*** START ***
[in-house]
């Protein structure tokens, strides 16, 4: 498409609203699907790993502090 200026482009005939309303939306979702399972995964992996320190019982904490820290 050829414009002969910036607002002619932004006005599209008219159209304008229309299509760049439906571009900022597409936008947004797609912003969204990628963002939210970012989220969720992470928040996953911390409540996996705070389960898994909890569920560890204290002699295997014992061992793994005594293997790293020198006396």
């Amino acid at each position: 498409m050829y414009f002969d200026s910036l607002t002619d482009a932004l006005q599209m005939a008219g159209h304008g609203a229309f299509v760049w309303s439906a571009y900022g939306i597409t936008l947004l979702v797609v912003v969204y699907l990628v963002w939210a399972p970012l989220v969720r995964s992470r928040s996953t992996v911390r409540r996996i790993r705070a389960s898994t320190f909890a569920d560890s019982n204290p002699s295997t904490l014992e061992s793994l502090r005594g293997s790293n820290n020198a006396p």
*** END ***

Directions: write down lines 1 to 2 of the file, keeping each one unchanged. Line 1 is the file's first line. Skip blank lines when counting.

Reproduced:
[in-house]
């Protein structure tokens, strides 16, 4: 498409609203699907790993502090 200026482009005939309303939306979702399972995964992996320190019982904490820290 050829414009002969910036607002002619932004006005599209008219159209304008229309299509760049439906571009900022597409936008947004797609912003969204990628963002939210970012989220969720992470928040996953911390409540996996705070389960898994909890569920560890204290002699295997014992061992793994005594293997790293020198006396």